Sunday 2nd August 2020
Good morning and welcome to worship here at MPN.
Whenever and wherever you join us from today we are glad to have you with us.
Remembering when we could gather as a congregation,
we worship now in our own homes.
Remembering how Jesus drew the crowds,
we worship knowing he draws us still in solidarity.
Remembering how Christ fed the hungry,
we worship now for food for the soul, each solitary one of us a part
of that glorious noisy throng.
Reading Matthew 14:13-21
When I was a young person I would spend most Sunday’s at my grandparents. My gran had a trueburn for cooking, a stove that was coal fired. It was the heating system for the kitchen, grans mean of cooking and baking. She could turn simple things into a five-star meal and we often joked she could feed the five thousand as it didn’t matter how many came they would all be welcomed and fed to their fill.
Today in our reading we pick up on Jesus travels. He has just had news that his cousin John the Baptist had been beheaded. So Jesus retreated to a quiet place. Like most of us if we had heard that news, Jesus wanted a place to think and get away from the world. To take stock of life and get away from the everyday things.
But Jesus ministry was attracting attention. The crowds were beginning to hear of his healings and his teaching. Folks were curious and they needed to see for themselves this man that others were talking about. His fame was growing and the crowds began to follow him everywhere.
So no rest for Jesus, as he got out of the boat at his secluded place, the crowds were already there. They had followed on foot from the town. But he had compassion on them and healed their sick. Jesus who had just heard the news of the death of John, who wanted peace and quiet still had time for the people who wanted to be with him. It became late at night and they were in a really remote place, no shops, nowhere to sleep and the disciples were getting anxious. What would happen to the crowd. They say to Jesus:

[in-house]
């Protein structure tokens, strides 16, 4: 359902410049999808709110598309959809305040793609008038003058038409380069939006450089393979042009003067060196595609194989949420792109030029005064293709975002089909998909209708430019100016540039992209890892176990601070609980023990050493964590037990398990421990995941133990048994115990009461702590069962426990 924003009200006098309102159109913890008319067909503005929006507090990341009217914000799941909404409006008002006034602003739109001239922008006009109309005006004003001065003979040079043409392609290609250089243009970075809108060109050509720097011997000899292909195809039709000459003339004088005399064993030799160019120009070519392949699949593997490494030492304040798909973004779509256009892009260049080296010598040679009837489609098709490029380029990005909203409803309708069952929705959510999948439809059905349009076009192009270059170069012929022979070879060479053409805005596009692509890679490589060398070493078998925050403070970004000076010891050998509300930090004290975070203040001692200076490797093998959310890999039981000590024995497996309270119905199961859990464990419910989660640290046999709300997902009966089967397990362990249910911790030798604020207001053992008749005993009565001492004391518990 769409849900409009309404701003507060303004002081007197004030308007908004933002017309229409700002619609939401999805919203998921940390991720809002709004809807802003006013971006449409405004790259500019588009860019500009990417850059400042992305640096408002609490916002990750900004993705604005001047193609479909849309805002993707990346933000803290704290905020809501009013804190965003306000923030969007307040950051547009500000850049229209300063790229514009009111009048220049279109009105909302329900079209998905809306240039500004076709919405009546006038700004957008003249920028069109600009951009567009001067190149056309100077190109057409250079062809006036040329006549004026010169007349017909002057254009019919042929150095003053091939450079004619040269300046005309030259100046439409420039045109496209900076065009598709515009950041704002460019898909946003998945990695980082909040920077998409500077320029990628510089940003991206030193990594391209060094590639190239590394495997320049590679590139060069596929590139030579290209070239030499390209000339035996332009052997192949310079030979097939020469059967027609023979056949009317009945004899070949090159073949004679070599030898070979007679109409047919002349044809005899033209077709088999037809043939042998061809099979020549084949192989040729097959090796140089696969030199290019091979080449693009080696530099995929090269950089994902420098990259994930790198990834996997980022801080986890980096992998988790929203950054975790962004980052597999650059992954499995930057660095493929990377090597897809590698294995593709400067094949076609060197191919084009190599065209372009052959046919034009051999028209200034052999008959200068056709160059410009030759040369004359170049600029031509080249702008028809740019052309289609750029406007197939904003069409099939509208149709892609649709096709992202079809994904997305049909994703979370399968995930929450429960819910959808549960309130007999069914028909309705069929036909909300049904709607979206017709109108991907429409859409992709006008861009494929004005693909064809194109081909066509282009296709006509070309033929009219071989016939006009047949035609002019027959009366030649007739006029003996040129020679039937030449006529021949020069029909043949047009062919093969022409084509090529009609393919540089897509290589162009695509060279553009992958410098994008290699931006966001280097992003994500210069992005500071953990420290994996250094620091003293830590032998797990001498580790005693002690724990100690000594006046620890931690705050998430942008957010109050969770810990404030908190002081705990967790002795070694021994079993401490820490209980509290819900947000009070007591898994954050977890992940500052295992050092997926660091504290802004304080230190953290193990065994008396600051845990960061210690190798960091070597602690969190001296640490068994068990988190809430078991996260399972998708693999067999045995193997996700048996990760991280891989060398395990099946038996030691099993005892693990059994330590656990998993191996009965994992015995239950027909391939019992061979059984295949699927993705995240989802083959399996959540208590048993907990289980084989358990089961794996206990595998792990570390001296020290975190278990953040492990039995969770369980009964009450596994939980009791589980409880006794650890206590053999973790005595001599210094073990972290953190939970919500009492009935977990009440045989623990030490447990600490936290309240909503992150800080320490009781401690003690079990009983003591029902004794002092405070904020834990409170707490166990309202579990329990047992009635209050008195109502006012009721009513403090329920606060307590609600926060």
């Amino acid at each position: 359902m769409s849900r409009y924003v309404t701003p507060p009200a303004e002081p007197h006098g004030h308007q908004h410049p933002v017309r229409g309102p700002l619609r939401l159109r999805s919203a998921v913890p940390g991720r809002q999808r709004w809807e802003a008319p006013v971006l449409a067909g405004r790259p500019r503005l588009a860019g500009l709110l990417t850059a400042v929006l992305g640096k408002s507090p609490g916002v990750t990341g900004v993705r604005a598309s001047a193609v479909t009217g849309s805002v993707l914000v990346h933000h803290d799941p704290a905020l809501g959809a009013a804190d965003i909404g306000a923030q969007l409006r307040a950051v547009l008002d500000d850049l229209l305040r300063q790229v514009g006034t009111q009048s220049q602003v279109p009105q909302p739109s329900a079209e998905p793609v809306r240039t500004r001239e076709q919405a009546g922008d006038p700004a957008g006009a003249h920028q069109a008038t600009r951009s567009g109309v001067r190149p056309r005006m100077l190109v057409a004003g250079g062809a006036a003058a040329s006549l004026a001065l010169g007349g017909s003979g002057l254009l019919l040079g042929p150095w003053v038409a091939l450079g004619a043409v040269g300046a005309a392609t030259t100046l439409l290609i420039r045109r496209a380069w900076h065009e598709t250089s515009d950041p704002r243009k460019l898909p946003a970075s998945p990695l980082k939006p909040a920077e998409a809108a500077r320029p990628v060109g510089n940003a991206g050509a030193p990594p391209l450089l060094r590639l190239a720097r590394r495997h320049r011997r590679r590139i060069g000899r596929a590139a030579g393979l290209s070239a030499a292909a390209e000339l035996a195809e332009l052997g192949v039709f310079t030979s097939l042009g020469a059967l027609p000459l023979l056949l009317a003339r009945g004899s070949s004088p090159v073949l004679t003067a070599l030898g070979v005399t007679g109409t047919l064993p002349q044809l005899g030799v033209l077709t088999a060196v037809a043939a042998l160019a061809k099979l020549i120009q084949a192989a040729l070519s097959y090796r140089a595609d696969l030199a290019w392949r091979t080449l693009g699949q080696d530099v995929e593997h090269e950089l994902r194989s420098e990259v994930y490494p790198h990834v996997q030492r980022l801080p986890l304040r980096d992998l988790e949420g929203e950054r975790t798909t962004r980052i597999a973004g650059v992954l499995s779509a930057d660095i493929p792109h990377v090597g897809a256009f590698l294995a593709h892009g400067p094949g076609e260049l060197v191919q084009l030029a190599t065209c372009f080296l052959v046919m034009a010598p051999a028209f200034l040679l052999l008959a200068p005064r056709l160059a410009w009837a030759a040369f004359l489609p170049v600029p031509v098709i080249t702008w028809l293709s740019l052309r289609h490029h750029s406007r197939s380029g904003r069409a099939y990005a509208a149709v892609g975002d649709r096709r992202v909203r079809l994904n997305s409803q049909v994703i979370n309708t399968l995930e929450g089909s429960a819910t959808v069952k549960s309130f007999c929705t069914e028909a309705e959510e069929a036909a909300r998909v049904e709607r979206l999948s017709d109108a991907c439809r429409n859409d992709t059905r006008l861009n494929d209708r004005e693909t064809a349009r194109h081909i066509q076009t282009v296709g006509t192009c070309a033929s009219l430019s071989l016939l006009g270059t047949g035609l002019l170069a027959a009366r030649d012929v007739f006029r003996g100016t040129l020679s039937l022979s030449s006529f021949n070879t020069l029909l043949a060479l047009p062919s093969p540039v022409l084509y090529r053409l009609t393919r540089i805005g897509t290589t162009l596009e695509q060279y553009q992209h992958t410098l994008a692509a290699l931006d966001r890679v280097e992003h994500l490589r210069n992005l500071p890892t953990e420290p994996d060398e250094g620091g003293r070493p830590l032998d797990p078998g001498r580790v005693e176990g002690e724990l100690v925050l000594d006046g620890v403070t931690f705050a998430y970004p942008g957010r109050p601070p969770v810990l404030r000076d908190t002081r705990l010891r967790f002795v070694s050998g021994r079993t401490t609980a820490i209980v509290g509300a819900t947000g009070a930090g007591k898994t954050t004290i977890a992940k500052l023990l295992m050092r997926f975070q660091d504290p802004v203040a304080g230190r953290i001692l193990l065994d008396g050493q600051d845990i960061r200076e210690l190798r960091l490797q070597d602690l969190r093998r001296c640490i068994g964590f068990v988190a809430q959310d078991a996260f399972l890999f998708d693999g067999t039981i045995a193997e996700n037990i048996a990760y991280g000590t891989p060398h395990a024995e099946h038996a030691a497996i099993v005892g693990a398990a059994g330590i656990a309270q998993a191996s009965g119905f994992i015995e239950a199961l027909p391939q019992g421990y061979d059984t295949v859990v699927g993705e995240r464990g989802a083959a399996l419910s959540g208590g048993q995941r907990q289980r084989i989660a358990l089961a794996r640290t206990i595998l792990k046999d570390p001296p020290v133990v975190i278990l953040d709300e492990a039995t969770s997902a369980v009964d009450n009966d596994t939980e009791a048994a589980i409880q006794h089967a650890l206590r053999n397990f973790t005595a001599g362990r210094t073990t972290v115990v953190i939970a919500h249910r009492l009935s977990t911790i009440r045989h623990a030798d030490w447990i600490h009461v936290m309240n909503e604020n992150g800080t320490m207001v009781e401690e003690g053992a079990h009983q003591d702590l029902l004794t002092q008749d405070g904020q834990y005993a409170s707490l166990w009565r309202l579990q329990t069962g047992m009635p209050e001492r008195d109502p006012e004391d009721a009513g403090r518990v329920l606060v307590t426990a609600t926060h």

“This is a remote place, and it’s already late. Send the crowds away, so they can go to the villages and buy themselves some food.”
Jesus knows all about hospitality and he can’t send his guests away, no matter how many of them there are. So he says to the disciples
“You give them something to eat.”
The disciples don’t quite get that they are with Jesus, they have been with him night and day. Witnessed all he has done in their midst but still they look to what they don’t have and don’t lift their eyes to see the bigger picture.
They say to Jesus we only have five loaves and 2 fish.
Jesus blessed them and they all ate and an extra 12 baskets were collected after all had eaten their fill. 5,000 men were counted and with them were women and children.
What a vision of hospitality and multiplication, of taking the little you have and allowing God to use it.
For the last few weeks we have heard about parables, stories to make us think and Jesus using the ordinary things of the day to tell of his new way of kingdom living.
Today we have an enacted parable. Jesus healed the sick, he told the disciples how to walk with people and not to send them away but get alongside them and provide them with hospitality and give them something to eat. The Scottish Presbyterian grannies learned from Jesus, there was always a warm welcome and all would leave full and blessed when they came to visit. That was what Jesus was trying to teach the disciples of his time and our time. A welcome and hospitality go a long way to build relationships and to help build the kingdom.
For Jesus it was about partnership with the disciples, he wasn’t going to do everything for them, he knew the time would come and they would be the hope on earth to spread the gospel and build the kingdom.
So he asks them to go and find the food and he will help them to make sure there is enough. For with Jesus there will always be enough, he has an abundant generosity and those who follow and listen will accept his gifts and be generous with all that they have received.